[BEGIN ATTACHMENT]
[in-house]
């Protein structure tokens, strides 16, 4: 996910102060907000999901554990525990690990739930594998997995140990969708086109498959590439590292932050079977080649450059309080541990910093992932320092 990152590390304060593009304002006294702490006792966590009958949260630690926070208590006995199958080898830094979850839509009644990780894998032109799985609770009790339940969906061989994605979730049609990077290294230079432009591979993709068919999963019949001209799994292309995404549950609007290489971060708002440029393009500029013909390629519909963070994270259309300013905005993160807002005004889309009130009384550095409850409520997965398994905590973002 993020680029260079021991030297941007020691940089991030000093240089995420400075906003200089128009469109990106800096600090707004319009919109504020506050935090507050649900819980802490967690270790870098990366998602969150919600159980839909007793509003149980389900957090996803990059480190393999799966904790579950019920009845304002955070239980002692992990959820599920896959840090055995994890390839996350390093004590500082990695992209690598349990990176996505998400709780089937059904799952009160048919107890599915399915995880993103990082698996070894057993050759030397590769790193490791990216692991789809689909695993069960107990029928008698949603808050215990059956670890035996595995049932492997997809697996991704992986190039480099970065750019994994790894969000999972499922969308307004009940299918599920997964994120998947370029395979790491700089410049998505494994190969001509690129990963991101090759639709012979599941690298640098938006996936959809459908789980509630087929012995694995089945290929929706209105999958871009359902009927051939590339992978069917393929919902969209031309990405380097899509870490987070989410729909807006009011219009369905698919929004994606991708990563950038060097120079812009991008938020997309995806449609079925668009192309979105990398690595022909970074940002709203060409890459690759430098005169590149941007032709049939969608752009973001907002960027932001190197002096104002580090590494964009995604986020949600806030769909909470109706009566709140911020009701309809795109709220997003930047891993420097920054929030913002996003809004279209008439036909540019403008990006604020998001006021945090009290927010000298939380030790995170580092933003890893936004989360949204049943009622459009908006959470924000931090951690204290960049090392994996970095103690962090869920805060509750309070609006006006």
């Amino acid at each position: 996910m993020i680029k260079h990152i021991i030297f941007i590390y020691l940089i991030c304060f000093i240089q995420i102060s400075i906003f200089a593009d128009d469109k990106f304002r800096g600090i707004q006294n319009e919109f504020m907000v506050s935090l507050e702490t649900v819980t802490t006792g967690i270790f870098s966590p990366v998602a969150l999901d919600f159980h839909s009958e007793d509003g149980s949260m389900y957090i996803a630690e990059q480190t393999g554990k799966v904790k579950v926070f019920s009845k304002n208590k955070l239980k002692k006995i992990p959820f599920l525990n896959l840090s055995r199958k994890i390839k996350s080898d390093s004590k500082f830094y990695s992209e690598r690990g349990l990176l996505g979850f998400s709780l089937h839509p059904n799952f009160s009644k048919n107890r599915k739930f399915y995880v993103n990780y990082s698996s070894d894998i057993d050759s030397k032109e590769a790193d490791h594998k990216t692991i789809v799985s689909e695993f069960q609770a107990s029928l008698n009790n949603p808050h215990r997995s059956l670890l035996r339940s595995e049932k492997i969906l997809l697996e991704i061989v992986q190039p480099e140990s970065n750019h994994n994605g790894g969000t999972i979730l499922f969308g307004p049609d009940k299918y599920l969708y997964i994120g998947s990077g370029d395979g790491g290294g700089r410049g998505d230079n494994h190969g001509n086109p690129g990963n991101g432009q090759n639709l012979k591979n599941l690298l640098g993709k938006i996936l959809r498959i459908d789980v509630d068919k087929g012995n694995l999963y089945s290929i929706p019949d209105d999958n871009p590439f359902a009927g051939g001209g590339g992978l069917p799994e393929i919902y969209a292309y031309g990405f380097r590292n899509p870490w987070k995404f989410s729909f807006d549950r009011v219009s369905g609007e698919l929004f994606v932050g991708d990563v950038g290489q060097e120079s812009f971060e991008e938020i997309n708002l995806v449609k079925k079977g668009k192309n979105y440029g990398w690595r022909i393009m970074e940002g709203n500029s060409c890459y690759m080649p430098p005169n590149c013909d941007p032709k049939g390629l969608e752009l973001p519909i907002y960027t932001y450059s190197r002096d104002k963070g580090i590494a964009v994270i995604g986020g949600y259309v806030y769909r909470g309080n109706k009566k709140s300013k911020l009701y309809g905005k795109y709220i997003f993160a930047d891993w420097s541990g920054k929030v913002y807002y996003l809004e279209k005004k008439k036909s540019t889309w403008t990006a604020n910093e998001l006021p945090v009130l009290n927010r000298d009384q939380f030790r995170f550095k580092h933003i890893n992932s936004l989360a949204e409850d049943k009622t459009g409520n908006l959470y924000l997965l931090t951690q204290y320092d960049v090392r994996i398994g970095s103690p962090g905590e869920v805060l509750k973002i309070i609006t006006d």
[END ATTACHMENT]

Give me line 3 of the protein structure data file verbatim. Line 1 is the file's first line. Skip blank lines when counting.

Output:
């Amino acid at each position: 996910m993020i680029k260079h990152i021991i030297f941007i590390y020691l940089i991030c304060f000093i240089q995420i102060s400075i906003f200089a593009d128009d469109k990106f304002r800096g600090i707004q006294n319009e919109f504020m907000v506050s935090l507050e702490t649900v819980t802490t006792g967690i270790f870098s966590p990366v998602a969150l999901d919600f159980h839909s009958e007793d509003g149980s949260m389900y957090i996803a630690e990059q480190t393999g554990k799966v904790k579950v926070f019920s009845k304002n208590k955070l239980k002692k006995i992990p959820f599920l525990n896959l840090s055995r199958k994890i390839k996350s080898d390093s004590k500082f830094y990695s992209e690598r690990g349990l990176l996505g979850f998400s709780l089937h839509p059904n799952f009160s009644k048919n107890r599915k739930f399915y995880v993103n990780y990082s698996s070894d894998i057993d050759s030397k032109e590769a790193d490791h594998k990216t692991i789809v799985s689909e695993f069960q609770a107990s029928l008698n009790n949603p808050h215990r997995s059956l670890l035996r339940s595995e049932k492997i969906l997809l697996e991704i061989v992986q190039p480099e140990s970065n750019h994994n994605g790894g969000t999972i979730l499922f969308g307004p049609d009940k299918y599920l969708y997964i994120g998947s990077g370029d395979g790491g290294g700089r410049g998505d230079n494994h190969g001509n086109p690129g990963n991101g432009q090759n639709l012979k591979n599941l690298l640098g993709k938006i996936l959809r498959i459908d789980v509630d068919k087929g012995n694995l999963y089945s290929i929706p019949d209105d999958n871009p590439f359902a009927g051939g001209g590339g992978l069917p799994e393929i919902y969209a292309y031309g990405f380097r590292n899509p870490w987070k995404f989410s729909f807006d549950r009011v219009s369905g609007e698919l929004f994606v932050g991708d990563v950038g290489q060097e120079s812009f971060e991008e938020i997309n708002l995806v449609k079925k079977g668009k192309n979105y440029g990398w690595r022909i393009m970074e940002g709203n500029s060409c890459y690759m080649p430098p005169n590149c013909d941007p032709k049939g390629l969608e752009l973001p519909i907002y960027t932001y450059s190197r002096d104002k963070g580090i590494a964009v994270i995604g986020g949600y259309v806030y769909r909470g309080n109706k009566k709140s300013k911020l009701y309809g905005k795109y709220i997003f993160a930047d891993w420097s541990g920054k929030v913002y807002y996003l809004e279209k005004k008439k036909s540019t889309w403008t990006a604020n910093e998001l006021p945090v009130l009290n927010r000298d009384q939380f030790r995170f550095k580092h933003i890893n992932s936004l989360a949204e409850d049943k009622t459009g409520n908006l959470y924000l997965l931090t951690q204290y320092d960049v090392r994996i398994g970095s103690p962090g905590e869920v805060l509750k973002i309070i609006t006006d």